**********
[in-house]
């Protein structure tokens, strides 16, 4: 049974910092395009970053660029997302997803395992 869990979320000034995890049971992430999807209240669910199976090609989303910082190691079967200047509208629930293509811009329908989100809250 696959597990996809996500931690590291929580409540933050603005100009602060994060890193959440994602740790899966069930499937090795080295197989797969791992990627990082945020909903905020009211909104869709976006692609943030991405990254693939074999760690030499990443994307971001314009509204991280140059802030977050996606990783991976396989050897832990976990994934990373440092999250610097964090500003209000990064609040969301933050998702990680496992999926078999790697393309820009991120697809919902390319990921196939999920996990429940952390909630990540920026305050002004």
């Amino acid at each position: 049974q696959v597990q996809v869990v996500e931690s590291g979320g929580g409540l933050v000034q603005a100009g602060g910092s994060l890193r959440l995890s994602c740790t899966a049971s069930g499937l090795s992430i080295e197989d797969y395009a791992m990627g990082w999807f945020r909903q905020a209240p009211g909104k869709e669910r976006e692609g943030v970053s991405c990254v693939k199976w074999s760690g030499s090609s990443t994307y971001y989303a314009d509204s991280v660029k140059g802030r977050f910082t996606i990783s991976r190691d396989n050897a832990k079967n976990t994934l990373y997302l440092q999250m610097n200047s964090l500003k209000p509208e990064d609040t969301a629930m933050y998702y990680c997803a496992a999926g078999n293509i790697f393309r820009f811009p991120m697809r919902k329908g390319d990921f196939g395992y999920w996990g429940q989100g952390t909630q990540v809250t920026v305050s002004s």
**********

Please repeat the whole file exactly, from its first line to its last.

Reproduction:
[in-house]
């Protein structure tokens, strides 16, 4: 049974910092395009970053660029997302997803395992 869990979320000034995890049971992430999807209240669910199976090609989303910082190691079967200047509208629930293509811009329908989100809250 696959597990996809996500931690590291929580409540933050603005100009602060994060890193959440994602740790899966069930499937090795080295197989797969791992990627990082945020909903905020009211909104869709976006692609943030991405990254693939074999760690030499990443994307971001314009509204991280140059802030977050996606990783991976396989050897832990976990994934990373440092999250610097964090500003209000990064609040969301933050998702990680496992999926078999790697393309820009991120697809919902390319990921196939999920996990429940952390909630990540920026305050002004």
């Amino acid at each position: 049974q696959v597990q996809v869990v996500e931690s590291g979320g929580g409540l933050v000034q603005a100009g602060g910092s994060l890193r959440l995890s994602c740790t899966a049971s069930g499937l090795s992430i080295e197989d797969y395009a791992m990627g990082w999807f945020r909903q905020a209240p009211g909104k869709e669910r976006e692609g943030v970053s991405c990254v693939k199976w074999s760690g030499s090609s990443t994307y971001y989303a314009d509204s991280v660029k140059g802030r977050f910082t996606i990783s991976r190691d396989n050897a832990k079967n976990t994934l990373y997302l440092q999250m610097n200047s964090l500003k209000p509208e990064d609040t969301a629930m933050y998702y990680c997803a496992a999926g078999n293509i790697f393309r820009f811009p991120m697809r919902k329908g390319d990921f196939g395992y999920w996990g429940q989100g952390t909630q990540v809250t920026v305050s002004s």